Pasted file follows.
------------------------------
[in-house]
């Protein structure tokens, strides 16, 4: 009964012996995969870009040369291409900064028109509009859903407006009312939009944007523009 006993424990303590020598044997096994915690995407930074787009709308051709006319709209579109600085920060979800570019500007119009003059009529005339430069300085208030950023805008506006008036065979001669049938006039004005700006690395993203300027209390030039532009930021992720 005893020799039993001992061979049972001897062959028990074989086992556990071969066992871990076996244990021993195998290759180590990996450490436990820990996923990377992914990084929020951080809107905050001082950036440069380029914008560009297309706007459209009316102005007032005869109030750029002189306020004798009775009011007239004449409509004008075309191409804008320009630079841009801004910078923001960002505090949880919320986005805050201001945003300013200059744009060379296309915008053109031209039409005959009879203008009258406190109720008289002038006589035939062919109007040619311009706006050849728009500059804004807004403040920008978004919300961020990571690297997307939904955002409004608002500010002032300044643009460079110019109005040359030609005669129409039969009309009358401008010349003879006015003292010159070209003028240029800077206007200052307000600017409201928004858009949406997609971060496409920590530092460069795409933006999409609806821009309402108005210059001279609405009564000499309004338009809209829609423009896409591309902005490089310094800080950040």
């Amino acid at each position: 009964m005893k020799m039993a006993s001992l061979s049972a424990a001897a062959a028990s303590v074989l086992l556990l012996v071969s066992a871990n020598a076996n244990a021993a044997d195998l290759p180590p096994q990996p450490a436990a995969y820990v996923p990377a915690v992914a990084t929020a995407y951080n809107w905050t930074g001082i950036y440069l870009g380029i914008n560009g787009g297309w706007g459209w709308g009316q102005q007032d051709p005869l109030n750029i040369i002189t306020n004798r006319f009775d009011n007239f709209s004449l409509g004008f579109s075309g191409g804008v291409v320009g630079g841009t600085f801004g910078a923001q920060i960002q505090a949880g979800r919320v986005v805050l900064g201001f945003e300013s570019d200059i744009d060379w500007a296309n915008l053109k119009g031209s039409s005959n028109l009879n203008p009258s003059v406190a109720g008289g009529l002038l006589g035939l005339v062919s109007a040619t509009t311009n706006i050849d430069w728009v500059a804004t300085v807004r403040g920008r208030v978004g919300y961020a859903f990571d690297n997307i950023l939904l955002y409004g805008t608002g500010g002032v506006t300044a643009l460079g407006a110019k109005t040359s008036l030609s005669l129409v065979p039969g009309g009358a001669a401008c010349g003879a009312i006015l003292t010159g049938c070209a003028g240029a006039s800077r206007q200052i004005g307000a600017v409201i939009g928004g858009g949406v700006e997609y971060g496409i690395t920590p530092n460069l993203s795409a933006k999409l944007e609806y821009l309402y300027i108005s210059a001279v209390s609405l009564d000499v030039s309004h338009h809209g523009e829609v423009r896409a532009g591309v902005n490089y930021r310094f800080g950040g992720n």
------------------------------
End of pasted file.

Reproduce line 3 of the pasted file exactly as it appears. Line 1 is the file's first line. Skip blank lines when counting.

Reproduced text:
């Amino acid at each position: 009964m005893k020799m039993a006993s001992l061979s049972a424990a001897a062959a028990s303590v074989l086992l556990l012996v071969s066992a871990n020598a076996n244990a021993a044997d195998l290759p180590p096994q990996p450490a436990a995969y820990v996923p990377a915690v992914a990084t929020a995407y951080n809107w905050t930074g001082i950036y440069l870009g380029i914008n560009g787009g297309w706007g459209w709308g009316q102005q007032d051709p005869l109030n750029i040369i002189t306020n004798r006319f009775d009011n007239f709209s004449l409509g004008f579109s075309g191409g804008v291409v320009g630079g841009t600085f801004g910078a923001q920060i960002q505090a949880g979800r919320v986005v805050l900064g201001f945003e300013s570019d200059i744009d060379w500007a296309n915008l053109k119009g031209s039409s005959n028109l009879n203008p009258s003059v406190a109720g008289g009529l002038l006589g035939l005339v062919s109007a040619t509009t311009n706006i050849d430069w728009v500059a804004t300085v807004r403040g920008r208030v978004g919300y961020a859903f990571d690297n997307i950023l939904l955002y409004g805008t608002g500010g002032v506006t300044a643009l460079g407006a110019k109005t040359s008036l030609s005669l129409v065979p039969g009309g009358a001669a401008c010349g003879a009312i006015l003292t010159g049938c070209a003028g240029a006039s800077r206007q200052i004005g307000a600017v409201i939009g928004g858009g949406v700006e997609y971060g496409i690395t920590p530092n460069l993203s795409a933006k999409l944007e609806y821009l309402y300027i108005s210059a001279v209390s609405l009564d000499v030039s309004h338009h809209g523009e829609v423009r896409a532009g591309v902005n490089y930021r310094f800080g950040g992720n």